Dylan Fernandes promotes level experience at the state level as one of the qualifications necessary for the next Cape and Islands state representative. The 26-year-old Woods Hole resident recently resigned his job as digital director in the office of Massachusetts Attorney General Maura Healey, in order to campaign for the elected post. He cites as additional qualifications his work on the campaigns of Ms. Healey in 2014, and Sen. Elizabeth Warren in 2012.

Mr. Fernandes defeated four challengers in the September Democratic primary, winning 1,337 votes from the Island. He calls the state representative’s seat his dream job.

“I get to continue what I’m doing, fighting for working people, vulnerable people, and environmental stewardship, but I get to do it for the local communities that I deeply care about,” Mr. Fernandes said in a recent interview at the Gazette. “When politicians look down at our region, they just see lighthouses and beaches and they think everything is just fine here. In fact, we have some really big challenges around environmental degradation, around the opioid epidemic, around affordable housing.”

The district includes Barnstable, Dukes, and Nantucket counties, as well as West Falmouth. He said he would address the opioid crisis gripping Martha’s Vineyard by advocating for better health insurance regulations, longer treatment and prevention.

“We need much more money for prevention right now,” the candidate said. “Less than two per cent of the funding that we get gets put toward prevention. We’re not going to solve this crisis unless we start preventing it. I also want to see longer-term treatment. We need to break the cycles of addiction. We need to bring the insurance companies to the table on that.”

Mr. Fernandes said he wants to make the district more affordable and equitable for residents who are struggling with housing.

“Right now we’re kind of at a turning point for our district,” he said. “Lack of affordable housing is driving them out of the district. We need to be working with local municipalities to work on zoning law changes to allow for working families, young people, to live not on a one-acre plot of land, but maybe some higher density in downtown areas.”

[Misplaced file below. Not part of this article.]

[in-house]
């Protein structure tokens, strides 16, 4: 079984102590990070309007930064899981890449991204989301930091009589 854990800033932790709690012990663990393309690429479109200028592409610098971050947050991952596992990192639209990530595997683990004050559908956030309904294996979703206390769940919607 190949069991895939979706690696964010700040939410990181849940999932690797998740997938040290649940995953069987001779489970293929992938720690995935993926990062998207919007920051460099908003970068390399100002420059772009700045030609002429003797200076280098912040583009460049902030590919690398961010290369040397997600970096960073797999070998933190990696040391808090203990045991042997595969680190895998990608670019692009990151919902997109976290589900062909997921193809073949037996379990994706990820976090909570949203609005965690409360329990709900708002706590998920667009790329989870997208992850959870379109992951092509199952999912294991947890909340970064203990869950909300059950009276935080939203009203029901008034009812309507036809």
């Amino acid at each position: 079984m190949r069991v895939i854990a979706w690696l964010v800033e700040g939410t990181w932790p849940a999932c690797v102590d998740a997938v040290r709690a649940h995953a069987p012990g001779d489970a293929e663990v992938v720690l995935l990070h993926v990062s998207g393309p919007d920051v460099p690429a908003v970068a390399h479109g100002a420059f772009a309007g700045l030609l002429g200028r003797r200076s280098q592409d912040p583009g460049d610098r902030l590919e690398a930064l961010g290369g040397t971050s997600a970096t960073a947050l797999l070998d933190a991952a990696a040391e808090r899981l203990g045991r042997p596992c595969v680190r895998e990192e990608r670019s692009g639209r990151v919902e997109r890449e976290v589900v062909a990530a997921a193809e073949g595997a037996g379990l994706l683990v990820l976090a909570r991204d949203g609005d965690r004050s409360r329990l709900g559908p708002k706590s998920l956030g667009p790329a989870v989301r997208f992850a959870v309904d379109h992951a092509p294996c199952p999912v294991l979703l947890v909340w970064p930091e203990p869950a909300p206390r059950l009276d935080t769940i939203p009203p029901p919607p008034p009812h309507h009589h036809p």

Both he and his opponent have been visible in the six Island towns during the months leading up to the November election. He said if elected, he is committed to holding regular office hours on the Vineyard, and notes that his campaign literature includes his email address and his mobile phone number.

“Throughout this campaign I’ve proven how deeply committed I am to Marthas’ Vineyard,” Mr. Fernandes said. “We’ve knocked on well over 3,000 doors. I think it’s really important that the next state representative be engaging and open and accessible. I’ve made it a priority.”

He is a graduate of the College of Charleston in South Carolina, where he majored in economics and political science. He often frames environmental issues in economic terms. He supports a carbon tax, that would make fossil fuels more expensive, and provide and incentive to use renewable energy.

“Environmental degradation and sea level rise is threatening our local environment, “Mr. Fernandes said. “That really drives our economy . . . . every economist will tell you if you want to get serious about taking the carbon dioxide out of our atmosphere and addressing climate change, we need a carbon tax.”

Mr. Fernandes cites his family as the reason he has chosen a career in politics and public service.

“I think I got into politics in the first place, and public service and giving back because of my family background. My father grew up in really extreme poverty in Falmouth, a family of nine brothers and sisters. Really strong values about economical and social justice, and also about giving back to the local community that has given me and my family so much.”